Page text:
A trial has been set for Dec. 10.

In a Thursday, May 10, 2018 photo, Andrea Nester, risk manager for Natrona County School District, talks to school staff from various parts of the county during an ALICE training class in Casper, Wyoming. The mandatory training teaches staff how to react in the event of a school shooting. (Josh Galemore/The Casper Star-Tribune via AP)
https://www.sunburynews.com/wp-content/uploads/sites/48/2018/06/web1_120703507-e06eb20b8aba48b4a5d9396d3864f265.jpgIn a Thursday, May 10, 2018 photo, Andrea Nester, risk manager for Natrona County School District, talks to school staff from various parts of the county during an ALICE training class in Casper, Wyoming. The mandatory training teaches staff how to react in the event of a school shooting. (Josh Galemore/The Casper Star-Tribune via AP)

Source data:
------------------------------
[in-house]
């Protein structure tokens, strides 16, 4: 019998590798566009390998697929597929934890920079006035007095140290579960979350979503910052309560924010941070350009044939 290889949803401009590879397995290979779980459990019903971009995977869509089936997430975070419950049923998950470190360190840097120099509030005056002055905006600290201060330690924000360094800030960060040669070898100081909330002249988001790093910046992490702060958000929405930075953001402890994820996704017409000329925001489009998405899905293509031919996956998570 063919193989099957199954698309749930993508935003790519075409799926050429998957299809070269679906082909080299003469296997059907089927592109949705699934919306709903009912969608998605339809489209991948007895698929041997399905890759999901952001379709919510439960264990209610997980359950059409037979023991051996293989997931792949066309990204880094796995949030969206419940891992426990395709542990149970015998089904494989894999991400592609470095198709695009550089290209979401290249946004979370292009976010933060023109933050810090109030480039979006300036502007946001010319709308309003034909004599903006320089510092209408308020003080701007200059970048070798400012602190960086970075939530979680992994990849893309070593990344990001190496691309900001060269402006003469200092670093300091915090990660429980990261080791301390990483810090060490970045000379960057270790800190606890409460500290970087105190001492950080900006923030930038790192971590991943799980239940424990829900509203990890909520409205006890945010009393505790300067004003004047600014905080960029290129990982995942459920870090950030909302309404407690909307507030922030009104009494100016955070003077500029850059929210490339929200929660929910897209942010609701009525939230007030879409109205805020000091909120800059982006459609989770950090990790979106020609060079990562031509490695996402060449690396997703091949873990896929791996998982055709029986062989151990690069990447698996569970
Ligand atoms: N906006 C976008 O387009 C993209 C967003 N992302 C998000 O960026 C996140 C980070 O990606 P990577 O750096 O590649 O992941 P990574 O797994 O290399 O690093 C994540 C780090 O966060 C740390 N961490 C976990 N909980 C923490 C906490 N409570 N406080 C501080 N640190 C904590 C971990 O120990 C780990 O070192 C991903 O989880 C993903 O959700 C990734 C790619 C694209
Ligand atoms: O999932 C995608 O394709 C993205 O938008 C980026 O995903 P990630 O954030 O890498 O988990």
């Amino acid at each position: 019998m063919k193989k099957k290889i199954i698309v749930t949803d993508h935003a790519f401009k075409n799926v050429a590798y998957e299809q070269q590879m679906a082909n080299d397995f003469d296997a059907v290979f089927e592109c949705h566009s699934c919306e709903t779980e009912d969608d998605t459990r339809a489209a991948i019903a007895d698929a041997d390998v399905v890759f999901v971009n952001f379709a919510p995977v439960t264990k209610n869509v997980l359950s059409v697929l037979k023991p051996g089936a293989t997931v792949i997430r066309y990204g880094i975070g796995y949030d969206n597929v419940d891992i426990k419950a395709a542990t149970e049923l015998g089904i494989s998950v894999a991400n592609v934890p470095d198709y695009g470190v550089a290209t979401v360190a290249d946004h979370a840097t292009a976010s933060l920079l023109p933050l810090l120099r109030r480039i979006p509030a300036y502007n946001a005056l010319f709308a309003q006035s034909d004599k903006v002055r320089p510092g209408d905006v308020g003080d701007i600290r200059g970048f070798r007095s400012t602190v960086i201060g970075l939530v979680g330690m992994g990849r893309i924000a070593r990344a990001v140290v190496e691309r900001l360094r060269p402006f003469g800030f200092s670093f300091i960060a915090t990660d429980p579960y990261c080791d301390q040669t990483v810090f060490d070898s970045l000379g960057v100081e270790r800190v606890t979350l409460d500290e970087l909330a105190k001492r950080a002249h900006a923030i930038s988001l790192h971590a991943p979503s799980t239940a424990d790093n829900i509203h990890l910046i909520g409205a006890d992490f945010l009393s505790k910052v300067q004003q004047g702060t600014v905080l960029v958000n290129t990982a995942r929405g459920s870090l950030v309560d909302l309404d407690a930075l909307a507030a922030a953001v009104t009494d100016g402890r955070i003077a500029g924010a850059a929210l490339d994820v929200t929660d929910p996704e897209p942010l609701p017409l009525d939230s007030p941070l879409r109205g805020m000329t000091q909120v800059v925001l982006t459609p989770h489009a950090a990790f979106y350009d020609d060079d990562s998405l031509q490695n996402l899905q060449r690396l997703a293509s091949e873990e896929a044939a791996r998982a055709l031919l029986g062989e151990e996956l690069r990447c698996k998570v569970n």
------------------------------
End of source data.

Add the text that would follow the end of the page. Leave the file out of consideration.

In a Thursday, May 10, 2018 photo, Tom Tucker, who works in the Natrona County School District transportation department, is given instructions for being "the shooter" in an ALICE training exercise in Casper, Wyoming. The mandatory training teaches staff how to react in the event of a school shooting. (Josh Galemore/The Casper Star-Tribune via AP)
https://www.sunburynews.com/wp-content/uploads/sites/48/2018/06/web1_120703507-bf13e8a7f10042f0afaf501412094b3b.jpgIn a Thursday, May 10, 2018 photo, Tom Tucker, who works in the Natrona County School District transportation department, is given instructions for being "the shooter" in an ALICE training exercise in Casper, Wyoming. The mandatory training teaches staff how to react in the event of a school shooting. (Josh Galemore/The Casper Star-Tribune via AP)